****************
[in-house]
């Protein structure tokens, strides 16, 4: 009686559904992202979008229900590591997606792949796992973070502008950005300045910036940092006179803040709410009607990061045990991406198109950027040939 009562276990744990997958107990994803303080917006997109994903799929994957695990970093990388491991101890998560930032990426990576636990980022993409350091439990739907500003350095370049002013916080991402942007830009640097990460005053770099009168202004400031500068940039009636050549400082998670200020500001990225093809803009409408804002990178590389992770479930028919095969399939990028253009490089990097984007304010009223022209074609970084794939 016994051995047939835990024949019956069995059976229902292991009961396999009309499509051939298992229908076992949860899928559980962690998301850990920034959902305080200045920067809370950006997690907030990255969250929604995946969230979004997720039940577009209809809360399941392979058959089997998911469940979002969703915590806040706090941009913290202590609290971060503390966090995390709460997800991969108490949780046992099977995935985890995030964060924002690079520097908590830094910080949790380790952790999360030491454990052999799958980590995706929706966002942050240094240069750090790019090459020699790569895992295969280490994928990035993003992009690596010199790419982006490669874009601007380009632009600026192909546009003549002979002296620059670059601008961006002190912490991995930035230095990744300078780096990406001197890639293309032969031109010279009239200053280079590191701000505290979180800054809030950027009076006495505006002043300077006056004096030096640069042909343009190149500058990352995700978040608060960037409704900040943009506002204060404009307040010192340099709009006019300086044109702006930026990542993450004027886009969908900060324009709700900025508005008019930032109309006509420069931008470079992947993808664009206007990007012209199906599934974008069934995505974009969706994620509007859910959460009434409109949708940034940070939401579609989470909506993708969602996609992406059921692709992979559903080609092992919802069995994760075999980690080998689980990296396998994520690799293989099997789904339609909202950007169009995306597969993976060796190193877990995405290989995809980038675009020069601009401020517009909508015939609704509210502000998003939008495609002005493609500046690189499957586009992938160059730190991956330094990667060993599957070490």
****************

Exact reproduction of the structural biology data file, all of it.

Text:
[in-house]
């Protein structure tokens, strides 16, 4: 009686559904992202979008229900590591997606792949796992973070502008950005300045910036940092006179803040709410009607990061045990991406198109950027040939 009562276990744990997958107990994803303080917006997109994903799929994957695990970093990388491991101890998560930032990426990576636990980022993409350091439990739907500003350095370049002013916080991402942007830009640097990460005053770099009168202004400031500068940039009636050549400082998670200020500001990225093809803009409408804002990178590389992770479930028919095969399939990028253009490089990097984007304010009223022209074609970084794939 016994051995047939835990024949019956069995059976229902292991009961396999009309499509051939298992229908076992949860899928559980962690998301850990920034959902305080200045920067809370950006997690907030990255969250929604995946969230979004997720039940577009209809809360399941392979058959089997998911469940979002969703915590806040706090941009913290202590609290971060503390966090995390709460997800991969108490949780046992099977995935985890995030964060924002690079520097908590830094910080949790380790952790999360030491454990052999799958980590995706929706966002942050240094240069750090790019090459020699790569895992295969280490994928990035993003992009690596010199790419982006490669874009601007380009632009600026192909546009003549002979002296620059670059601008961006002190912490991995930035230095990744300078780096990406001197890639293309032969031109010279009239200053280079590191701000505290979180800054809030950027009076006495505006002043300077006056004096030096640069042909343009190149500058990352995700978040608060960037409704900040943009506002204060404009307040010192340099709009006019300086044109702006930026990542993450004027886009969908900060324009709700900025508005008019930032109309006509420069931008470079992947993808664009206007990007012209199906599934974008069934995505974009969706994620509007859910959460009434409109949708940034940070939401579609989470909506993708969602996609992406059921692709992979559903080609092992919802069995994760075999980690080998689980990296396998994520690799293989099997789904339609909202950007169009995306597969993976060796190193877990995405290989995809980038675009020069601009401020517009909508015939609704509210502000998003939008495609002005493609500046690189499957586009992938160059730190991956330094990667060993599957070490």